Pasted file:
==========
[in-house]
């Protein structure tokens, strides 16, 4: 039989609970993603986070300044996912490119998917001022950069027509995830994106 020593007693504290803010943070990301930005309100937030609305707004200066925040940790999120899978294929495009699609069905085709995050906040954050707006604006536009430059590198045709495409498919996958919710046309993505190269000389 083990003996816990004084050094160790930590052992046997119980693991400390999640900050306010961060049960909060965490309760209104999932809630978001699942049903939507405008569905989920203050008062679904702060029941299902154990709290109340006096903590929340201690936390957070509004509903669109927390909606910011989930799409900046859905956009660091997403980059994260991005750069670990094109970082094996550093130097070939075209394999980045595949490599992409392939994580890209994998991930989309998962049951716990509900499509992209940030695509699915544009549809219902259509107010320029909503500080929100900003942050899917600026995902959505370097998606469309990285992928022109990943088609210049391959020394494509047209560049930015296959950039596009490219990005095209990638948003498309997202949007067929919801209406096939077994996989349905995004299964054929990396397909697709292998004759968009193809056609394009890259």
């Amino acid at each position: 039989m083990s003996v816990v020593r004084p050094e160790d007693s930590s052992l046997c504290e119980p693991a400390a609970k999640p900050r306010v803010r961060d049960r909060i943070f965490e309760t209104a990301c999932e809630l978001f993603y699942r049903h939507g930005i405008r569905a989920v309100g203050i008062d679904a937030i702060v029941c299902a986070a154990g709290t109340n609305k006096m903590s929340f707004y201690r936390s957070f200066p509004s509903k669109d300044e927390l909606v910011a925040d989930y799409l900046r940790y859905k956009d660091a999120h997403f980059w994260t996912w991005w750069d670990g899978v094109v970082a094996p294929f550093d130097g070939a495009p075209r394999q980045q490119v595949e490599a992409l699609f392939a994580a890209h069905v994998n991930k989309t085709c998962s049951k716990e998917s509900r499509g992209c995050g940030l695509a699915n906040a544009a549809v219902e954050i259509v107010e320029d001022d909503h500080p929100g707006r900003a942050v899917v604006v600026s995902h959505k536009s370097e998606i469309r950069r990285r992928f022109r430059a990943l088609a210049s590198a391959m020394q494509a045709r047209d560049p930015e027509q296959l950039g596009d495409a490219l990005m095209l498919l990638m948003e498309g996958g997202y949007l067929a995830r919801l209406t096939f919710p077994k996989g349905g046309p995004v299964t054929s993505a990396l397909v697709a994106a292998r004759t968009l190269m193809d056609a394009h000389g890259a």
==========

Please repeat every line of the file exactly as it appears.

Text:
[in-house]
């Protein structure tokens, strides 16, 4: 039989609970993603986070300044996912490119998917001022950069027509995830994106 020593007693504290803010943070990301930005309100937030609305707004200066925040940790999120899978294929495009699609069905085709995050906040954050707006604006536009430059590198045709495409498919996958919710046309993505190269000389 083990003996816990004084050094160790930590052992046997119980693991400390999640900050306010961060049960909060965490309760209104999932809630978001699942049903939507405008569905989920203050008062679904702060029941299902154990709290109340006096903590929340201690936390957070509004509903669109927390909606910011989930799409900046859905956009660091997403980059994260991005750069670990094109970082094996550093130097070939075209394999980045595949490599992409392939994580890209994998991930989309998962049951716990509900499509992209940030695509699915544009549809219902259509107010320029909503500080929100900003942050899917600026995902959505370097998606469309990285992928022109990943088609210049391959020394494509047209560049930015296959950039596009490219990005095209990638948003498309997202949007067929919801209406096939077994996989349905995004299964054929990396397909697709292998004759968009193809056609394009890259």
């Amino acid at each position: 039989m083990s003996v816990v020593r004084p050094e160790d007693s930590s052992l046997c504290e119980p693991a400390a609970k999640p900050r306010v803010r961060d049960r909060i943070f965490e309760t209104a990301c999932e809630l978001f993603y699942r049903h939507g930005i405008r569905a989920v309100g203050i008062d679904a937030i702060v029941c299902a986070a154990g709290t109340n609305k006096m903590s929340f707004y201690r936390s957070f200066p509004s509903k669109d300044e927390l909606v910011a925040d989930y799409l900046r940790y859905k956009d660091a999120h997403f980059w994260t996912w991005w750069d670990g899978v094109v970082a094996p294929f550093d130097g070939a495009p075209r394999q980045q490119v595949e490599a992409l699609f392939a994580a890209h069905v994998n991930k989309t085709c998962s049951k716990e998917s509900r499509g992209c995050g940030l695509a699915n906040a544009a549809v219902e954050i259509v107010e320029d001022d909503h500080p929100g707006r900003a942050v899917v604006v600026s995902h959505k536009s370097e998606i469309r950069r990285r992928f022109r430059a990943l088609a210049s590198a391959m020394q494509a045709r047209d560049p930015e027509q296959l950039g596009d495409a490219l990005m095209l498919l990638m948003e498309g996958g997202y949007l067929a995830r919801l209406t096939f919710p077994k996989g349905g046309p995004v299964t054929s993505a990396l397909v697709a994106a292998r004759t968009l190269m193809d056609a394009h000389g890259a």